Memorandum from Mr Mike Tomlinson (NHMCI 09)
As you will recall, when my Directors of Inspection and I met the Committee last month, we undertook to come back to you on a number of items. I am sorry for the delay in responding.
TEACHER RECRUITMENT AND RETENTION
The Committee raised a concern that younger people appeared either not to be attracted to teaching or, where they were, to be leaving the profession well before the usual age for retirement. I can confirm that there appears to be a "dip" in the age profile of teachers between the ages of approximately 28 and 38.
I can also confirm that the number of school days lost each year through "authorised" absences is seven million.
REGULATION OF SUPPLY TEACHER AGENCIES
The Committee enquired about the regulation of such agencies. I understand that they fall within the remit of the DTI's Employment Agency Standards Inspectorate and are covered by the Employment Agencies Act 1973.
The Committee asked for clarification on OFSTED's and the DfES's perceptions of the success of specialist schools. I said at the time that any difference in views may have been attributable to the use of different exam data. I now understand that both departments used the data from the same year. However, it appears that the DfES, in coming to its conclusions, compared specialist schools' GCSE A*-C grades against those of all other non-selective schools. OFSTED's conclusions were based on three comparisons:
of A*-C grades, where specialist schools' results were found to be significantly higher than other schools';
of A*-G grades, where specialist schools' results were higher than others'; and
of average point scores, where again specialist schools came out higher.
Furthermore, OFSTED's comparisons were made against all schools (including specialist school and grammar schools).
LOCAL EDUCATION AUTHORITIES (LEAS)
The Committee asked for further information on two matters I commented on in my Annual Report:
that about forty per cent of LEAs inspected in the academic year 2000-01 were unsatisfactory in combating racism; and
that inspections of Best Value reviews of education functions revealed that some local authorities appeared not to have followed the guidance which advised them to review "worst first".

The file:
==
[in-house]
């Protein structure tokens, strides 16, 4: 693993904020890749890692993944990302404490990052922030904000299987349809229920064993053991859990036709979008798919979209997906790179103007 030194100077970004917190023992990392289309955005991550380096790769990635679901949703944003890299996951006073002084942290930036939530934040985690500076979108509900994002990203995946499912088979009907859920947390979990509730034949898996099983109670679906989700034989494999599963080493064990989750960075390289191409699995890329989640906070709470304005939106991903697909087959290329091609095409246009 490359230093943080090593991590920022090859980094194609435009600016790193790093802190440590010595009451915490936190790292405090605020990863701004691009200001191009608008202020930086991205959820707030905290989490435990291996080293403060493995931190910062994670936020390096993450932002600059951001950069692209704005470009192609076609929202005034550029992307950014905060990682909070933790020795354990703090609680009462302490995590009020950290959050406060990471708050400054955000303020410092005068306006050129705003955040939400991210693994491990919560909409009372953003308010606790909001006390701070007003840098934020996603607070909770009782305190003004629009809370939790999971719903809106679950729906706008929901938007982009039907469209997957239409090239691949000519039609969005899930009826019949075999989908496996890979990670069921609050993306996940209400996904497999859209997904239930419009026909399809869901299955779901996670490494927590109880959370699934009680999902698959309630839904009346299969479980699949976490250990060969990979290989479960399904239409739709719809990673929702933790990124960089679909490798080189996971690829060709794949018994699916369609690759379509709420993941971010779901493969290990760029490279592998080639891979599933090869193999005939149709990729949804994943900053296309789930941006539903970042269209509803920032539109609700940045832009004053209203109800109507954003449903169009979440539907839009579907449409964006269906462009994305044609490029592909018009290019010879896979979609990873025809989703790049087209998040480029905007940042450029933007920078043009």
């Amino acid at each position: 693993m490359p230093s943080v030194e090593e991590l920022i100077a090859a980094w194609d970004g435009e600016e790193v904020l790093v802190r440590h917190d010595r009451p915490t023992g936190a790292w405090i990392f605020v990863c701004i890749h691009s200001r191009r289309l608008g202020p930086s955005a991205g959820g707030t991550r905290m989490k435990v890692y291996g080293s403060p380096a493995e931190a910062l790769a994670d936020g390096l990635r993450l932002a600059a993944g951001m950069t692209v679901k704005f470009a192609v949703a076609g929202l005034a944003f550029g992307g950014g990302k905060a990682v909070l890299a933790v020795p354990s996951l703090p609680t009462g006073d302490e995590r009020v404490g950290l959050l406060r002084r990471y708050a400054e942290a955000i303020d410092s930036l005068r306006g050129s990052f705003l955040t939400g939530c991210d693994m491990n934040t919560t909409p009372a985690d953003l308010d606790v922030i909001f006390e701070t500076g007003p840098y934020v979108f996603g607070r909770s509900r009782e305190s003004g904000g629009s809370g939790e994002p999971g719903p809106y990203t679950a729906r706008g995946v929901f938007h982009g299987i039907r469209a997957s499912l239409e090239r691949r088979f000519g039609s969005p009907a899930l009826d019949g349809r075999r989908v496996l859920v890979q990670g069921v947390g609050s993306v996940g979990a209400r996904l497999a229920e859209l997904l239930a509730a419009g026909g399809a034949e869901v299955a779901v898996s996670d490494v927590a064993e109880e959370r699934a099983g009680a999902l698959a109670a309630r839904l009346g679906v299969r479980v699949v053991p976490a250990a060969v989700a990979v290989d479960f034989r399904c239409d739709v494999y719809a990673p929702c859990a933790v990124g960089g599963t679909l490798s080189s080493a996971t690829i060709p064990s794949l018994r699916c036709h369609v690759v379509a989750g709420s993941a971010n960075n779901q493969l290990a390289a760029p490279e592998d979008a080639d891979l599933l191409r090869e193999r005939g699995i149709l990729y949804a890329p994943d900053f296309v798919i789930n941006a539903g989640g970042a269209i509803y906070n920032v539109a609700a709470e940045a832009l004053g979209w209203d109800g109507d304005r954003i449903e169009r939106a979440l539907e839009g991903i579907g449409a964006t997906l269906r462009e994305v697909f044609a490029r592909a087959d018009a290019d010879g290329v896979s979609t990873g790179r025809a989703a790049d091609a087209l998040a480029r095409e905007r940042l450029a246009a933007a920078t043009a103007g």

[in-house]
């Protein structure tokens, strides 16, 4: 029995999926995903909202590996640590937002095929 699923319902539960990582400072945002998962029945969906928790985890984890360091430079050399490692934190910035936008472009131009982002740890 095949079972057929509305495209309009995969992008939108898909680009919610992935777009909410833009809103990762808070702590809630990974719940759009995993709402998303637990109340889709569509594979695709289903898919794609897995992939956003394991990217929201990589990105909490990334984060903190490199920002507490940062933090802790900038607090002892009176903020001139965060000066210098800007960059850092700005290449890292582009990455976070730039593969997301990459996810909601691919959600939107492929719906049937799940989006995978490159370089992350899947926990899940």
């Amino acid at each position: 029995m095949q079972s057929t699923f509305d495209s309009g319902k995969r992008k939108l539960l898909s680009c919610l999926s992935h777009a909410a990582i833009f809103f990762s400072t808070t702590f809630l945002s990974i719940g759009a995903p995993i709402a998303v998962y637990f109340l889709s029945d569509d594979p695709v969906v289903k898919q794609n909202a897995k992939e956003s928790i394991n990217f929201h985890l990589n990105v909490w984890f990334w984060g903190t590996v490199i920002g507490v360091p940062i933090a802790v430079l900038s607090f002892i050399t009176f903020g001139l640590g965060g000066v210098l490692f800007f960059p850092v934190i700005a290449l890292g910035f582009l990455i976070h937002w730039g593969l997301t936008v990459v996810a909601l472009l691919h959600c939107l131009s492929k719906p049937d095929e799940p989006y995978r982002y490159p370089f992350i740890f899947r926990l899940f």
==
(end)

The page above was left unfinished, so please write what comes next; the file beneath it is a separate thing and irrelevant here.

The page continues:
I attach, at annex A, a note that sets out the relevant extracts on combating racism from the inspection reports of LEAs not considered to be doing sufficiently well in this area. Some of the examples given show generally unsatisfactory work in this area at the time of inspection. Other examples point to one shortcoming in a function where the LEA's work was generally satisfactory. I would point out that these extracts represent a picture obtained at the time of an inspectionin some cases, well over a year ago. In most, I would expect to see substantial progress when those LEAs are next inspected.
At annex B is a spreadsheet recording details of those Best Value reviews of education functions that were inspected by OFSTED in the academic year 2000-01. One part of the spreadsheet describes the quality of the individual services, as determined by inspectors. Those who scored unsatisfactory or poor were weaker services, and warranted Best Value review early on in the cycle. Those services that scored good or better were effective, and, prime facie, should not have been reviewed at that stage in the Best Value review cycle. It may have been the case, nonetheless, that the relevant authorities considered that there were substantive reasons for reviewing these effective services first. However, it is ultimately for local authorities to decide on which services merit Best Value reviews, taking account of guidance and their local priorities.
PETER TYMMS & CAROL FITZ-GIBBON PAPER: MEASURING EDUCATIONAL STANDARDS
Finally, the Committee asked for a report on this paper which is concerned with the validity of examinations data. This issue would appear to be properly for the Qualifications and Curriculum Authority, although, as requested we have produced an analysis which can be found at annex C.
I hope this response is helpful to the Committee in its deliberations.